Illustrative Application

Correlation change in EEG data

The first illustrative application concerns epileptic seizure detection. To identify seizure onset, experts usually analyze the multi-channel scalp electroencephalogram (EEG) recordings, which often exhibit abnormal, hypersynchronous signals during seizure attacks21. For this purpose, several synchronization measures have been proposed and used1,22, however for this example, we focus on looking at changes in the linear correlations. We apply the KCP permutation test and the Frobenius norm, Maximum norm and Cusum tests to EEG recordings of three randomly chosen patients included in the study by Vergult et al.23. The anonymized dataset consisted of 70–90 s long multichannel data segments and a full text-based clinical report for each patient. The report included both the clinical and the electrophysiological onset time of the seizure, i.e. the time points when the first symptoms and the first EEG changes were observed, respectively, as well as the description of the ictal EEG (i.e., seizure pattern). Video EEG’s were obtained using a 21-channel recorder with a sampling frequency of 250 Hz. For our analysis, we downsampled the data at a frequency of 25 Hz, resulting in 1750 time points for the first and second patients who have 70 seconds of EEG recordings, and 2250 time points for the third patient who had a longer recording of 90 seconds (see Fig. 9). Each recording included the 30–40 seconds before the clinical onset, which is indicated by the first black vertical line in Fig. 9. The electrophysiological (or EEG) onset, on the other hand, is indicated by the second vertical line. For the first patient, the clinical onset and the EEG onset occur simultaneously, while for the second patient, these events are just one second apart. For the third patient, the onsets were 26 seconds apart however.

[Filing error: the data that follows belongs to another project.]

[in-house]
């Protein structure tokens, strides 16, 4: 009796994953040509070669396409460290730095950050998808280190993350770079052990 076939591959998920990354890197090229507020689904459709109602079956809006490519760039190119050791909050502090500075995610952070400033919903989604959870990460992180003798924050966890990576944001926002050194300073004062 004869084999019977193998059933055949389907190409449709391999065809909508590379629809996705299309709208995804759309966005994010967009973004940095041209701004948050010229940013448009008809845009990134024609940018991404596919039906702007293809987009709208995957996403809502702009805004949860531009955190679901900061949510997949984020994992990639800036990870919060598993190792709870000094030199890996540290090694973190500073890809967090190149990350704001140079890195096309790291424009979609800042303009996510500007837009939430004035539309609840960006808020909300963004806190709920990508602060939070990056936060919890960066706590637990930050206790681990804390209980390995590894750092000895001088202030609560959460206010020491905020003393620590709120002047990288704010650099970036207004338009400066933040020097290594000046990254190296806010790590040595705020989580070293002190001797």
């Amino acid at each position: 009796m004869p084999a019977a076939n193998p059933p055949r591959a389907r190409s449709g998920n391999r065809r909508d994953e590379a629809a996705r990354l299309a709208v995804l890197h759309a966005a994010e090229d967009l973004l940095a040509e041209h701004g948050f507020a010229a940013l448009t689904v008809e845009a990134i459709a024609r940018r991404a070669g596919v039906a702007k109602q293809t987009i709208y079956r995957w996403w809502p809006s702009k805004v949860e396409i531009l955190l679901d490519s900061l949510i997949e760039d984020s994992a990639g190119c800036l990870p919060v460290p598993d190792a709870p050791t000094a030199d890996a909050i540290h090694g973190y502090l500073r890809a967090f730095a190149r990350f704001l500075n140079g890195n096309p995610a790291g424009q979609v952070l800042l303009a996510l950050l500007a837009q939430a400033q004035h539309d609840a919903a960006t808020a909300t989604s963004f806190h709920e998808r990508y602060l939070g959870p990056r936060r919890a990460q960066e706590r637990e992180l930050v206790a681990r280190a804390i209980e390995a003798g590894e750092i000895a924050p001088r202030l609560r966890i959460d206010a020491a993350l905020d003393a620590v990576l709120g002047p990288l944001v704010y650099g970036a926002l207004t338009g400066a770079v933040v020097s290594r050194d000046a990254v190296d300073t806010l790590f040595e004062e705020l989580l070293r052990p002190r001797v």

Figure 9

Recordings for 21 EEG channels in the vicinity of an epileptic seizure. The three panels correspond to recordings of three different patients, wherein the clinical and the electrophysiological (or EEG) onset are marked. The first black vertical line indicates the clinical onset, while the second one indicates the EEG onset. In (a), the methods signaled a common correlation change point around 2 seconds before the EEG onset (also the clinical onset for this patient) at T = 37 s. In (b), KCP, Cusum and Maximum norm yielded change points that coincide with the EEG onset at T = 34 s, while Frobenius norm obtained a much later change point at T = 50.5 s. This seemingly later detection, though, is reasonable since for this patient at T = 49 s, the ictal EEG pattern changes, exhibiting a rhythmic, high amplitude pattern, which is most pronounced at the Fp2, F8 and T2 channels. In (c), only KCP yielded a change point at the EEG onset (T = 56 s), while Maximum norm had a detection 5 seconds earlier. Frobenius norm and Cusum, on the other hand, have change points at T = 23 s and T = 27 s, respectively, which are closer to the clinical onset at T = 30 s.